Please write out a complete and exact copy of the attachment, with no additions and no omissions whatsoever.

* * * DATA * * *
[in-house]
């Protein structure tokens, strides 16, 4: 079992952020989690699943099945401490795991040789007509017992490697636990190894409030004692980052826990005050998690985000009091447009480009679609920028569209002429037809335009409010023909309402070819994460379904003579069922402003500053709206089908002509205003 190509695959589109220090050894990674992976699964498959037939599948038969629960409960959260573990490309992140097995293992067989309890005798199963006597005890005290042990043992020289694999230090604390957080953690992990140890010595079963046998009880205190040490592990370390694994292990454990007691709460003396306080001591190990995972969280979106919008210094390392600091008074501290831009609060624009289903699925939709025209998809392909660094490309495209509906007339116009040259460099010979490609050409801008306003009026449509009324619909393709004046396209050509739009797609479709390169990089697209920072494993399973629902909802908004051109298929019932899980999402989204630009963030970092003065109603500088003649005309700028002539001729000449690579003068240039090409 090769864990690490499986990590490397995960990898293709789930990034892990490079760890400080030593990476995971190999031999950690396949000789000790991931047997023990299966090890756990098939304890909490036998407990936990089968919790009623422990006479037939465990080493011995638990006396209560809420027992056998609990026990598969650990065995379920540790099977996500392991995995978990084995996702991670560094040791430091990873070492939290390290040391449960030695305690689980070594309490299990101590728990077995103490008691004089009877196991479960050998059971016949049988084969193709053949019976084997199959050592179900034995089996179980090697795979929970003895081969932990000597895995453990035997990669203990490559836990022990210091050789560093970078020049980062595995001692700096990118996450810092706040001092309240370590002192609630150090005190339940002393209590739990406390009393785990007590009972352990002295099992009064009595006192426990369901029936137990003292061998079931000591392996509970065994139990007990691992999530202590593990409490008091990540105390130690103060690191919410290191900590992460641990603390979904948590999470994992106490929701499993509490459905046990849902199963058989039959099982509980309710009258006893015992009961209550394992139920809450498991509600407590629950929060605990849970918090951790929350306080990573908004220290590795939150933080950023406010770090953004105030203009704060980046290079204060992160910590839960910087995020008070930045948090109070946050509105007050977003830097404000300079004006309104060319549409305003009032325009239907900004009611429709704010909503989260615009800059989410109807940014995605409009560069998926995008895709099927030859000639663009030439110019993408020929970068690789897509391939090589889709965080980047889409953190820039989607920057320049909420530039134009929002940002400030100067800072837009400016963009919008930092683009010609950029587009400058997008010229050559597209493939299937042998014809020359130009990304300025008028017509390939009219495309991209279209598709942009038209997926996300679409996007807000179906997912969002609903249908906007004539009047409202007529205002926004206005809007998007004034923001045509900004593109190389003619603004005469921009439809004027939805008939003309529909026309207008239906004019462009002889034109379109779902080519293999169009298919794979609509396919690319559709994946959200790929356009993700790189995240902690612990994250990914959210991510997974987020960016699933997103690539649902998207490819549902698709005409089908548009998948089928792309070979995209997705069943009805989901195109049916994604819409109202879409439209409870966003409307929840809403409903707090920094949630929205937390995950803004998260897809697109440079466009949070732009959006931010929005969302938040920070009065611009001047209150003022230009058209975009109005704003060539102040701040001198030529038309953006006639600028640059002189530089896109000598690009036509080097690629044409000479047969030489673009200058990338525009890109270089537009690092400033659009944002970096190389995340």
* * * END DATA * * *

[in-house]
């Protein structure tokens, strides 16, 4: 079992952020989690699943099945401490795991040789007509017992490697636990190894409030004692980052826990005050998690985000009091447009480009679609920028569209002429037809335009409010023909309402070819994460379904003579069922402003500053709206089908002509205003 190509695959589109220090050894990674992976699964498959037939599948038969629960409960959260573990490309992140097995293992067989309890005798199963006597005890005290042990043992020289694999230090604390957080953690992990140890010595079963046998009880205190040490592990370390694994292990454990007691709460003396306080001591190990995972969280979106919008210094390392600091008074501290831009609060624009289903699925939709025209998809392909660094490309495209509906007339116009040259460099010979490609050409801008306003009026449509009324619909393709004046396209050509739009797609479709390169990089697209920072494993399973629902909802908004051109298929019932899980999402989204630009963030970092003065109603500088003649005309700028002539001729000449690579003068240039090409 090769864990690490499986990590490397995960990898293709789930990034892990490079760890400080030593990476995971190999031999950690396949000789000790991931047997023990299966090890756990098939304890909490036998407990936990089968919790009623422990006479037939465990080493011995638990006396209560809420027992056998609990026990598969650990065995379920540790099977996500392991995995978990084995996702991670560094040791430091990873070492939290390290040391449960030695305690689980070594309490299990101590728990077995103490008691004089009877196991479960050998059971016949049988084969193709053949019976084997199959050592179900034995089996179980090697795979929970003895081969932990000597895995453990035997990669203990490559836990022990210091050789560093970078020049980062595995001692700096990118996450810092706040001092309240370590002192609630150090005190339940002393209590739990406390009393785990007590009972352990002295099992009064009595006192426990369901029936137990003292061998079931000591392996509970065994139990007990691992999530202590593990409490008091990540105390130690103060690191919410290191900590992460641990603390979904948590999470994992106490929701499993509490459905046990849902199963058989039959099982509980309710009258006893015992009961209550394992139920809450498991509600407590629950929060605990849970918090951790929350306080990573908004220290590795939150933080950023406010770090953004105030203009704060980046290079204060992160910590839960910087995020008070930045948090109070946050509105007050977003830097404000300079004006309104060319549409305003009032325009239907900004009611429709704010909503989260615009800059989410109807940014995605409009560069998926995008895709099927030859000639663009030439110019993408020929970068690789897509391939090589889709965080980047889409953190820039989607920057320049909420530039134009929002940002400030100067800072837009400016963009919008930092683009010609950029587009400058997008010229050559597209493939299937042998014809020359130009990304300025008028017509390939009219495309991209279209598709942009038209997926996300679409996007807000179906997912969002609903249908906007004539009047409202007529205002926004206005809007998007004034923001045509900004593109190389003619603004005469921009439809004027939805008939003309529909026309207008239906004019462009002889034109379109779902080519293999169009298919794979609509396919690319559709994946959200790929356009993700790189995240902690612990994250990914959210991510997974987020960016699933997103690539649902998207490819549902698709005409089908548009998948089928792309070979995209997705069943009805989901195109049916994604819409109202879409439209409870966003409307929840809403409903707090920094949630929205937390995950803004998260897809697109440079466009949070732009959006931010929005969302938040920070009065611009001047209150003022230009058209975009109005704003060539102040701040001198030529038309953006006639600028640059002189530089896109000598690009036509080097690629044409000479047969030489673009200058990338525009890109270089537009690092400033659009944002970096190389995340």